Cumbria Constabulary is committed in its efforts to remove potentially dangerous weapons from Cumbria to make the county a safer place.
Cumbria continues to see a lower number of weapon offences than other areas of the country, but officers are not complacent about the risk that these weapons pose and continue to act proactively against those in possession of weapons.
The force is holding two surrenders in May:
Firearms surrender – 12th May to 29th May
The public will be able to hand in and unlawfully held or unwanted firearms, ammunition or other weapons. Many are held in innocence and ignorance of their illegality or are overlooked and forgotten in people’s homes. Some are acquired and distributed by criminal networks to harm, threaten and intimidate their local communities.
The surrender gives a chance to dispose firearms or ammunition safely by taking it to a police station and handing it in.
Members of the public can also surrender items that have the potential to be converted such as antique guns, blank firing replicas and imitations.
Illegal possession of a firearm can mean five years behind bars and if you are found guilty of possession with intent to supply that can lead to a life sentence.
The surrender is being coordinated by the National Ballistic Intelligence Service (NABIS) who offer forensic, tactical and strategic intelligence to tackle all aspects of firearms related crime.
Firearms legislation is regularly updated, for example in March 2021 Antique Firearms Regulations came into effect on and provide a statutory definition of ‘antique firearm’. Some things that were classed as antiques now require a firearm or shotgun certificate.
You can find more firearm regulations on our website here Firearms – Useful Links – Cumbria Constabulary. If you have a specific enquiry relating to firearms licensing, please visit: https://www.cumbria.police.uk/apply-for-it/firearms
Knife surrender 16th May to 22nd May
The force will be supporting the national operation Sceptre which is a national operation to tackle knife crime and stop potentially dangerous blades falling into the wrong hands.
There are many risks when you carry a knife, not only do you put yourself at risk of serious injury, or death, you could also face a £5,000 fine and four years in jail – even if you don’t use it.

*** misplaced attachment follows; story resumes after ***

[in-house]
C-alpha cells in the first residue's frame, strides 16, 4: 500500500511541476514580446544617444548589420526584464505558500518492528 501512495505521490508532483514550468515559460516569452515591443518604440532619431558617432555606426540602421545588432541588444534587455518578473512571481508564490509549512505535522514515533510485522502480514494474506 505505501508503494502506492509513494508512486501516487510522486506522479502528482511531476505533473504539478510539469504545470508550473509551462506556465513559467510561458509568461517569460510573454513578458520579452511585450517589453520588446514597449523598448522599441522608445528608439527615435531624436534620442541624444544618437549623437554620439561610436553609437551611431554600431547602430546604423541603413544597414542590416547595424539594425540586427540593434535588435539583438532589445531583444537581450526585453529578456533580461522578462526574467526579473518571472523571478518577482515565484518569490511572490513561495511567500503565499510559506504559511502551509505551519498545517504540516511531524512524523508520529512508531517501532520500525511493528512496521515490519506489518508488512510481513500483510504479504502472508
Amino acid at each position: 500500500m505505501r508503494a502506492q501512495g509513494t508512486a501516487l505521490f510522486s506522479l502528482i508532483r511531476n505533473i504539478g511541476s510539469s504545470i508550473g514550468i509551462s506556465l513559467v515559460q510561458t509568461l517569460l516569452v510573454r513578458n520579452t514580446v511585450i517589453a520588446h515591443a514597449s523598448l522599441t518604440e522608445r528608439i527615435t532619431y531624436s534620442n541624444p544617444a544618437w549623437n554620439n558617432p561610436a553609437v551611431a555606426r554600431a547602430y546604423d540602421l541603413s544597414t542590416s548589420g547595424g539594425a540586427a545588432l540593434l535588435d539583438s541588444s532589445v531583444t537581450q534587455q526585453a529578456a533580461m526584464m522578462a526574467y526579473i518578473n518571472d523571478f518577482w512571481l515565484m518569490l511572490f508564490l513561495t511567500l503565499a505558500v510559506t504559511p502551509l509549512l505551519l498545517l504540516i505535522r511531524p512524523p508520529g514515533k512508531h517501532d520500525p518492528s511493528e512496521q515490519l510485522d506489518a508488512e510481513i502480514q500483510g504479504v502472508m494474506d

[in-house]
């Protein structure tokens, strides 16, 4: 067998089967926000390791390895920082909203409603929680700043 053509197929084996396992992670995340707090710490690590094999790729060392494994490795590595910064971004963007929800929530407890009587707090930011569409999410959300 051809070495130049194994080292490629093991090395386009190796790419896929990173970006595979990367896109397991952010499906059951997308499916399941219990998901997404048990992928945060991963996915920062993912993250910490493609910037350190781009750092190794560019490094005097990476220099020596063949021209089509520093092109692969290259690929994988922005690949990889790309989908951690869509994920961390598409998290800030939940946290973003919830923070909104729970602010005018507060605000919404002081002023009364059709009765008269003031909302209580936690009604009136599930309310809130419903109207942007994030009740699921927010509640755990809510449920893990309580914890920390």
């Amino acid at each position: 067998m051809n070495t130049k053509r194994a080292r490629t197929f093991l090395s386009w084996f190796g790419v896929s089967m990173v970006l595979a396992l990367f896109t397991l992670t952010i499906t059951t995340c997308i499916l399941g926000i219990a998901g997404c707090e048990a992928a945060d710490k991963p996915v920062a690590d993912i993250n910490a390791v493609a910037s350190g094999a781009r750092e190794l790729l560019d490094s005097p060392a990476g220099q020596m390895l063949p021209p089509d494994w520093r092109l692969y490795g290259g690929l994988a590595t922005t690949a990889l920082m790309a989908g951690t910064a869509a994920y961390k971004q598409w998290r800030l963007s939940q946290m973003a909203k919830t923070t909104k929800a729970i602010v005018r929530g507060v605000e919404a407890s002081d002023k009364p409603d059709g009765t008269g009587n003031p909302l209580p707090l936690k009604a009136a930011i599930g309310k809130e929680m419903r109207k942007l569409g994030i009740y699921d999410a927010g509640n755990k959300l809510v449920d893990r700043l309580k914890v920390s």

During the surrender periods, those handing over weapons will not face prosecution for the illegal possession, at the point of surrender, and can remain anonymous.
At the point of surrender during this period, those surrendering firearms will not face prosecution for the illegal possession and they can remain anonymous.
We are committed to reduce the harm to our communities from firearms and weapon crime. This surrender does not mean that the police will not subsequently investigate firearms offences.
Chief Inspector Gill Cherry said “Every weapon that is handed into police is one less in circulation that could fall into the wrong hands. The potential disastrous consequences of these weapons underline the need for those who do not want them to hand them in.
“Our previous operations have been successful in removing weapons from our county, we ran Operation Sceptre in November 2021 which resulted in 153 bladed articles being handed in.
“We last ran firearms surrender in 2019 in which 112 items were handed in.
“As well as these surrenders, we work all year round to remove any weapons from our county.
“We also look to educate retailers on the sale of knives and work in schools to educate children on the consequences of weapons.
“I would urge people to take this opportunity to hand in any weapons, it may be an old kitchen knife, or a firearm that has been sat in you loft. Any weapon in the wrong hands can have a devastating impact. It is no exaggeration to say that each one we retrieve has the potential to save a life.
“If you or a family member possess an illegal or unwanted weapon, please hand it in to the police. It might just be the best decision you ever make. Surrendering these weapons will make us all safer.”
Police and Crime Commissioner, Peter McCall said: “Being in possession of a weapon means that it is more likely to be used – it is not worth the risk.
“No one wants to be involved in an incident involving a knife or a firearm as it can have a serious effect on people’s lives and, in the worst-case scenario, could be fatal.
“I would urge anyone who has a potentially dangerous weapon in their home to surrender it to your local police station.
“Let’s work together to make Cumbria an even safer place to live.”
Anyone wishing to hand in weapons should put them in a box or strong bag and put ammunition in a separate box or bag. Never attempt to take an uncovered weapon out in public. Members of the public are also advised to go directly to a designated station when handing in a weapon.
Authorised firearms officers will be available to collect firearms from those who are unable to attend a police station. For further details in arranging the collection of your firearm or ammunition please contact police by report online at www.cumbria.police.uk/report-it, via our live chat or speak to an office on 101.
The stations where you can hand your weapons in are:
To check on opening times please visit: Cumbria Police Stations – Cumbria Constabulary
If you are worried about the someone who is in possession of a weapon or need advice, please contact police or report anonymously via Crimestoppers.